Councils should have their debts totalling £84bn nationwide written off to help them deal with the coronavirus pandemic.

That was the message of a letter sent to the government by Wirral’s four MPs today.

The letter, written by Birkenhead MP Mick Whitley and signed by Alison McGovern, Angela Eagle and Margaret Greenwood, pointed to the heavily criticised cut in support for many local authorities in the second tranche of government funding.

In the first wave of funding, Wirral was given £11.8m, but this was cut to £8.9m in the second wave.

This is because the money has been handed out according to the population of an area, rather than its need based on the amount of deprivation and poverty it faces.

The settlement has led to Liverpool Mayor Joe Anderson suggesting the city could go bankrupt and fears that Halton Council could be heading the same way.

Wirral Globe: Mick Whitley, MP for BirkenheadMick Whitley, MP for Birkenhead

The letter made three key demands.

Councils should be reimbursed for additional expenditure they have incurred supporting people through the pandemic.

The £84bn council’s across the country owe in debt should be written off.

There should be a ‘realistic increase’ in central government funding to councils, based on economic indices of poverty, deprivation and need, not just on population.

Wirral, the MPs pointed out, is one of the most vulnerable areas to coronavirus in the country.

Data out last week suggested it was the third most ‘at risk’ area from Covid-19, behind Middlesbrough and Walsall.

Commenting on this, the letter read: “Quite literally our communities have been ravaged, our hospitals stretched to the limit and our care homes scenes of devastating disease and death.”

The four Labour MPs came together to praise Wirral Council, saying it was doing an “amazing job” in making sure no-one suffers hunger, carers are paid properly, and essential services were maintained.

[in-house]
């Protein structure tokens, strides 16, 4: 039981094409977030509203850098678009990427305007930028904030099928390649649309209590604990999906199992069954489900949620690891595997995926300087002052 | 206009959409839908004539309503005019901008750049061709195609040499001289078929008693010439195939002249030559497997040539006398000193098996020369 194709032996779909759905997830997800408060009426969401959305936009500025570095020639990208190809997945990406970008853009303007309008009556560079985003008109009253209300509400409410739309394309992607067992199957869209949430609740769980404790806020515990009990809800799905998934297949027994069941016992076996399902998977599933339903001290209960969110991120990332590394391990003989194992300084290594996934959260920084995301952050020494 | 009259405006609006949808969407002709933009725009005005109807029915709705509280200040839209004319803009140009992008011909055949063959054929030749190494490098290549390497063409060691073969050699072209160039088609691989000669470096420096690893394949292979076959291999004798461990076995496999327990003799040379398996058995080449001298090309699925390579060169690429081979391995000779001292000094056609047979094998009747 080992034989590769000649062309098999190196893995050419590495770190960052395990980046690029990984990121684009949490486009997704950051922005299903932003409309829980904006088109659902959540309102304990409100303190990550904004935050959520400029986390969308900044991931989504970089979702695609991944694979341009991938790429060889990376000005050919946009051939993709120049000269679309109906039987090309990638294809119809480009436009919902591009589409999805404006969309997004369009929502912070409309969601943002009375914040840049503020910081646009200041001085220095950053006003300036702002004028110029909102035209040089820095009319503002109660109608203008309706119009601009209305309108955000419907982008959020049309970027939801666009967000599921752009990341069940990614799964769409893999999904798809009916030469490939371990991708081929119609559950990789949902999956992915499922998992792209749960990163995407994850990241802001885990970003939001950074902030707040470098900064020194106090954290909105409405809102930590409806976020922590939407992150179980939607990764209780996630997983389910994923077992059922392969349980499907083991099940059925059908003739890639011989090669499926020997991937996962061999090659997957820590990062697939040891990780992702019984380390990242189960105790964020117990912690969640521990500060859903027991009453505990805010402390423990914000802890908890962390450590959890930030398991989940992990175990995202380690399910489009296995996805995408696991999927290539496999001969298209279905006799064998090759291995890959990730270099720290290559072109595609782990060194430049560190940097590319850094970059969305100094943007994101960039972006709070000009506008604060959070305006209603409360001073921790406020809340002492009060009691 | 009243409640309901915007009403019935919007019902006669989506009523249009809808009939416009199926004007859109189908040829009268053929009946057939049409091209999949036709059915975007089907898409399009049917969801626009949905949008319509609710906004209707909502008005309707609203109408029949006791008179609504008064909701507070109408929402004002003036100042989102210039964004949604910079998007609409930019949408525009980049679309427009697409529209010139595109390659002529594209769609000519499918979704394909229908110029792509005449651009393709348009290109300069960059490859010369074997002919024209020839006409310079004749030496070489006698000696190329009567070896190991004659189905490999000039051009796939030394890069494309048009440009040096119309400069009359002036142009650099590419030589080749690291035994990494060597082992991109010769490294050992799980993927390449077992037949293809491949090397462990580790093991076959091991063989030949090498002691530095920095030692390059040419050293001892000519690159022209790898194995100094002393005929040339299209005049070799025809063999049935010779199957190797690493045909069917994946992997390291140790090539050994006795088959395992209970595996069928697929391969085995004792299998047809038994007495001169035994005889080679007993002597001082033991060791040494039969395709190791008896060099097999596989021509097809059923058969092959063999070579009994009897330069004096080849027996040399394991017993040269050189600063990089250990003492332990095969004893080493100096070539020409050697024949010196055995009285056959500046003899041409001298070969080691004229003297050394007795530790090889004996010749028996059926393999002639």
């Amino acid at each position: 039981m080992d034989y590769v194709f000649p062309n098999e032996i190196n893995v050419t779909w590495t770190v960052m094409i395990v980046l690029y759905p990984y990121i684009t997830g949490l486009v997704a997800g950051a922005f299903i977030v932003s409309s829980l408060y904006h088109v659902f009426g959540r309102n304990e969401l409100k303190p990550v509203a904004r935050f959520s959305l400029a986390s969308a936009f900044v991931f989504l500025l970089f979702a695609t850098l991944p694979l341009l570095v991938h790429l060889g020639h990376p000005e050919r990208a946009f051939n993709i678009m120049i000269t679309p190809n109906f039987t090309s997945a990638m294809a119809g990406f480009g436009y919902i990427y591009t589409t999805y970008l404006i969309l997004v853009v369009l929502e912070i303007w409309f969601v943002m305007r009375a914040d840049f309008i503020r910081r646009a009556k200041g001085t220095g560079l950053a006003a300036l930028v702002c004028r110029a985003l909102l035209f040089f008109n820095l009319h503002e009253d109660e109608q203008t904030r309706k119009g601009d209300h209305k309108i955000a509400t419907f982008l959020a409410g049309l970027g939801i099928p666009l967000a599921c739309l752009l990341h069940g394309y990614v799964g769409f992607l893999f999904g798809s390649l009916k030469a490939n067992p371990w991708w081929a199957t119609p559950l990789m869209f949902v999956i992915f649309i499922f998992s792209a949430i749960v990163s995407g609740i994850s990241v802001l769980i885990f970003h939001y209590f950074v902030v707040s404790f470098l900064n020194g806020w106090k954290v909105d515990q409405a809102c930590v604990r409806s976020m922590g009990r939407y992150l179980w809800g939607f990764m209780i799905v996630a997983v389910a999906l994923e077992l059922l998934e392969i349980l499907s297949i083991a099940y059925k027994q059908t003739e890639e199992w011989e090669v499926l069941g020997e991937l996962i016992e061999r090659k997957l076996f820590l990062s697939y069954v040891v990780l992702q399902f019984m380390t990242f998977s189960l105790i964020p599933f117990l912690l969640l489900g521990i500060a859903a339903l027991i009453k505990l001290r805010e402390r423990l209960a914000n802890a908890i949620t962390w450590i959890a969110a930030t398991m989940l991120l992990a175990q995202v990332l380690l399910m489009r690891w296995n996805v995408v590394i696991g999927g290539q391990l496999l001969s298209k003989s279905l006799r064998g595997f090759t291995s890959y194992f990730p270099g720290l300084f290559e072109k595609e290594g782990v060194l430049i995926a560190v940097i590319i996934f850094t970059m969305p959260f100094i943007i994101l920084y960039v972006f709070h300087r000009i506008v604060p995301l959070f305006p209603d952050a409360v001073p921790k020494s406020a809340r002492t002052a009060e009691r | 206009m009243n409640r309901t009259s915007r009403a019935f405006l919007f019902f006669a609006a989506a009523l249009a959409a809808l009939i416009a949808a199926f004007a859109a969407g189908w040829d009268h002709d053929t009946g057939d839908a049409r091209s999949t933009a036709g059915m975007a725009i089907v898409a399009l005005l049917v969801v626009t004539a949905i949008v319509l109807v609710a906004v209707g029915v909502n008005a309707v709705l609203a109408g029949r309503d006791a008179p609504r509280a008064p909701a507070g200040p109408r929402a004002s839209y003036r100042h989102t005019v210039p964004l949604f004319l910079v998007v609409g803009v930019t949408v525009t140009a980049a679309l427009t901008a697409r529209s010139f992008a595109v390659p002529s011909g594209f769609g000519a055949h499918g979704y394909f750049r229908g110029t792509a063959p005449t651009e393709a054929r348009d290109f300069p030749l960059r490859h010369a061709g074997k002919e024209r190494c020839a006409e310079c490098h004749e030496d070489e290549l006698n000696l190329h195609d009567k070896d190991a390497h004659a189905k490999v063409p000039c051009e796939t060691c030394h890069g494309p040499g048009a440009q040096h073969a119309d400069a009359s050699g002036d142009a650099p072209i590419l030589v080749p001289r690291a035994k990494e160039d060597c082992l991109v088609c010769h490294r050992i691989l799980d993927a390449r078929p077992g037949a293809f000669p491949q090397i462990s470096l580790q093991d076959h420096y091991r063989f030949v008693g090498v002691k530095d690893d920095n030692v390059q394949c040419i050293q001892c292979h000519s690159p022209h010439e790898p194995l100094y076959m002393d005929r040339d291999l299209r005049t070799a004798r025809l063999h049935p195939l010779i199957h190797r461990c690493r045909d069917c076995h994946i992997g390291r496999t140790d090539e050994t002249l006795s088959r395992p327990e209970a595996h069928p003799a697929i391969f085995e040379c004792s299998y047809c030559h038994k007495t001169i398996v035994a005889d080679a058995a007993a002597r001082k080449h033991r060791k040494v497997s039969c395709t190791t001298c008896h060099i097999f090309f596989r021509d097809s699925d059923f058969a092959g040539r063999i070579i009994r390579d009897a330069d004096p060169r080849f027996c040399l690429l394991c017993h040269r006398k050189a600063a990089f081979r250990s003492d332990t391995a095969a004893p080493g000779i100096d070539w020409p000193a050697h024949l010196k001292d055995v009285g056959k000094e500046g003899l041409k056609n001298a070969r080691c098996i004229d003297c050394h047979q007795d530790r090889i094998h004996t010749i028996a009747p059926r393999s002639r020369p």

Attacking the government, the letter added: “On 18 April 2020 you stated that councils ‘would have the resources they need to meet this challenge.’ Unfortunately, your deeds do not appear to match your soundbites.”

Detailing the vast scale of Wirral Council’s money problems, Mr Whitley said the authority is likely to lose half of the £32m it usually generates in income annually.

The council also needed to make around £35m in savings to balance its budget at the start of the financial year before Covid-19 struck, but just £8m of these savings are likely to be made, leaving the council another £27m out of pocket.

This is due to multiple factors, including the shock to the social care market coronavirus has caused, preventing the council from achieving the savings it desired and the loss of commercial opportunities for income due to the problems lockdown has created for businesses.

Wirral Council has also not been able to progress with modernisation plans, which were due to save it £5m this year.

Further losses cannot yet be quantified, including the loss of income from Council Tax and Business Rates.

But already the council has seen 1,500 direct debit cancellations, money that will be hard to recover given the financial nightmare many individuals and businesses are facing.

Adding the many different factors together, the letter concludes that the council faces a staggering £45m in financial pressures.

That is more than the £35m figure Wirral Council gave last week, because the figure is a “moving target” and lost income from Business Rates and Council Tax was not included in that estimate.

Commenting on the problems facing Wirral Council, its leader Labour councillor Pat Hackett, said: “The latest ONS figures have made the direct link between areas of greater poverty and increased mortality from the coronavirus – and very sadly show Wirral is one of the areas of the country which has been hit by this terrible connection.

“The ONS figures show Wirral has seen between March 1 and April 17, 2020 deaths of 48 per 100,000, a desperately sad reflection of the fact that parts of our borough are among the most deprived and have been subject to a decade of austerity which may well have impacted on their resilience to this virus compared to other areas.”

“For this reason it is of serious concern that the Government is not allocating finance according to need but just on a simplistic basis of how many people live in an area – clearly some parts of the country need more help than others and should receive it.”

Cllr Hackett made a plea to the government to change its approach.

He added: “Local government is a key part of the frontline in tackling the COVID-19 pandemic in this country, from our work with the care sector, supporting the NHS, schools and providing humanitarian services to vulnerable people in our communities.

“I therefore call on the secretary of state for MHCLG Robert Jenrick to urgently review the funding of local government to ensure that Wirral Council is properly and fairly recompensed.”